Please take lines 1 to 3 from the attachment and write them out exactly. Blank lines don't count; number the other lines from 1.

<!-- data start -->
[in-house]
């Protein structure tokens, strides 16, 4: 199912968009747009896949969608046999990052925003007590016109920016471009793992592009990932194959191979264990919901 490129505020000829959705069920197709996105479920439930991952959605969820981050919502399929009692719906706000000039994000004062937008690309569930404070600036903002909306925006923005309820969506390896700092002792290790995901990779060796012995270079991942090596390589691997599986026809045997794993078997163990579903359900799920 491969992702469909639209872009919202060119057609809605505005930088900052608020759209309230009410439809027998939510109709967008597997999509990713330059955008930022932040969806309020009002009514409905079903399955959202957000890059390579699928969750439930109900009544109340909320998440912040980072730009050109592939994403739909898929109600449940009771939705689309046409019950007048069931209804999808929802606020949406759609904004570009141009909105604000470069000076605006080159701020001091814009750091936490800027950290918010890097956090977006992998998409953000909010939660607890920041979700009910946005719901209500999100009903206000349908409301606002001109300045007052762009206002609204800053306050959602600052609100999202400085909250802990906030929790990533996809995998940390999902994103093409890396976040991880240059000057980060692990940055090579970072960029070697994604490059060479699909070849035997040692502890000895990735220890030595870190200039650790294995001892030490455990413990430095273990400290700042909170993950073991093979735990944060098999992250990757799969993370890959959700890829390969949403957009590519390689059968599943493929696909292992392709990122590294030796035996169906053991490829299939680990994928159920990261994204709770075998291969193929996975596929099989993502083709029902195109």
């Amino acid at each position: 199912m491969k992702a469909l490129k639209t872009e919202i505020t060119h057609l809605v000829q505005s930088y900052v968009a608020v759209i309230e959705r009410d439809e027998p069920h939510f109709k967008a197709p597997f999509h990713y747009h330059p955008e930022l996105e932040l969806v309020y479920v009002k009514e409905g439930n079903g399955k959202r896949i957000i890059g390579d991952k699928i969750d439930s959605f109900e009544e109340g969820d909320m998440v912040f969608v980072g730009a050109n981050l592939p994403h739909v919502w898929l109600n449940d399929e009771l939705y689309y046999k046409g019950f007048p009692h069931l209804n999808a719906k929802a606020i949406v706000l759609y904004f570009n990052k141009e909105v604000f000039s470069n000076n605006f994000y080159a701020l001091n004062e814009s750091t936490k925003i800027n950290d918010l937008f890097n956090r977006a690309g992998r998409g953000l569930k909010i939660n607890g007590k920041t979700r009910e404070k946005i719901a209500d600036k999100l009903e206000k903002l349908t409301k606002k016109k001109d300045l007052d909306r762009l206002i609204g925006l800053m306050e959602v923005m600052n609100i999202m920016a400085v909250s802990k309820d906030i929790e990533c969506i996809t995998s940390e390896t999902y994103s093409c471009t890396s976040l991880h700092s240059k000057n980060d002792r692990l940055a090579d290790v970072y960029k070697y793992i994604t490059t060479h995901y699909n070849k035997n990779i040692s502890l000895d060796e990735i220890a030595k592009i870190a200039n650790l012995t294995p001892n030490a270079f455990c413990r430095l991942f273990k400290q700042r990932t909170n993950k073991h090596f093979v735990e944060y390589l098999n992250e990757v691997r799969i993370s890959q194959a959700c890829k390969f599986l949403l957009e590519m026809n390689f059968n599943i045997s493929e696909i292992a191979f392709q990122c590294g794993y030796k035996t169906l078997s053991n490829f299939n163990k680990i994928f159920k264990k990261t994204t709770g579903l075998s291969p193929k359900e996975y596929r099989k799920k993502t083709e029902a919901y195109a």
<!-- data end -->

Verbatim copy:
[in-house]
């Protein structure tokens, strides 16, 4: 199912968009747009896949969608046999990052925003007590016109920016471009793992592009990932194959191979264990919901 490129505020000829959705069920197709996105479920439930991952959605969820981050919502399929009692719906706000000039994000004062937008690309569930404070600036903002909306925006923005309820969506390896700092002792290790995901990779060796012995270079991942090596390589691997599986026809045997794993078997163990579903359900799920 491969992702469909639209872009919202060119057609809605505005930088900052608020759209309230009410439809027998939510109709967008597997999509990713330059955008930022932040969806309020009002009514409905079903399955959202957000890059390579699928969750439930109900009544109340909320998440912040980072730009050109592939994403739909898929109600449940009771939705689309046409019950007048069931209804999808929802606020949406759609904004570009141009909105604000470069000076605006080159701020001091814009750091936490800027950290918010890097956090977006992998998409953000909010939660607890920041979700009910946005719901209500999100009903206000349908409301606002001109300045007052762009206002609204800053306050959602600052609100999202400085909250802990906030929790990533996809995998940390999902994103093409890396976040991880240059000057980060692990940055090579970072960029070697994604490059060479699909070849035997040692502890000895990735220890030595870190200039650790294995001892030490455990413990430095273990400290700042909170993950073991093979735990944060098999992250990757799969993370890959959700890829390969949403957009590519390689059968599943493929696909292992392709990122590294030796035996169906053991490829299939680990994928159920990261994204709770075998291969193929996975596929099989993502083709029902195109």
């Amino acid at each position: 199912m491969k992702a469909l490129k639209t872009e919202i505020t060119h057609l809605v000829q505005s930088y900052v968009a608020v759209i309230e959705r009410d439809e027998p069920h939510f109709k967008a197709p597997f999509h990713y747009h330059p955008e930022l996105e932040l969806v309020y479920v009002k009514e409905g439930n079903g399955k959202r896949i957000i890059g390579d991952k699928i969750d439930s959605f109900e009544e109340g969820d909320m998440v912040f969608v980072g730009a050109n981050l592939p994403h739909v919502w898929l109600n449940d399929e009771l939705y689309y046999k046409g019950f007048p009692h069931l209804n999808a719906k929802a606020i949406v706000l759609y904004f570009n990052k141009e909105v604000f000039s470069n000076n605006f994000y080159a701020l001091n004062e814009s750091t936490k925003i800027n950290d918010l937008f890097n956090r977006a690309g992998r998409g953000l569930k909010i939660n607890g007590k920041t979700r009910e404070k946005i719901a209500d600036k999100l009903e206000k903002l349908t409301k606002k016109k001109d300045l007052d909306r762009l206002i609204g925006l800053m306050e959602v923005m600052n609100i999202m920016a400085v909250s802990k309820d906030i929790e990533c969506i996809t995998s940390e390896t999902y994103s093409c471009t890396s976040l991880h700092s240059k000057n980060d002792r692990l940055a090579d290790v970072y960029k070697y793992i994604t490059t060479h995901y699909n070849k035997n990779i040692s502890l000895d060796e990735i220890a030595k592009i870190a200039n650790l012995t294995p001892n030490a270079f455990c413990r430095l991942f273990k400290q700042r990932t909170n993950k073991h090596f093979v735990e944060y390589l098999n992250e990757v691997r799969i993370s890959q194959a959700c890829k390969f599986l949403l957009e590519m026809n390689f059968n599943i045997s493929e696909i292992a191979f392709q990122c590294g794993y030796k035996t169906l078997s053991n490829f299939n163990k680990i994928f159920k264990k990261t994204t709770g579903l075998s291969p193929k359900e996975y596929r099989k799920k993502t083709e029902a919901y195109a």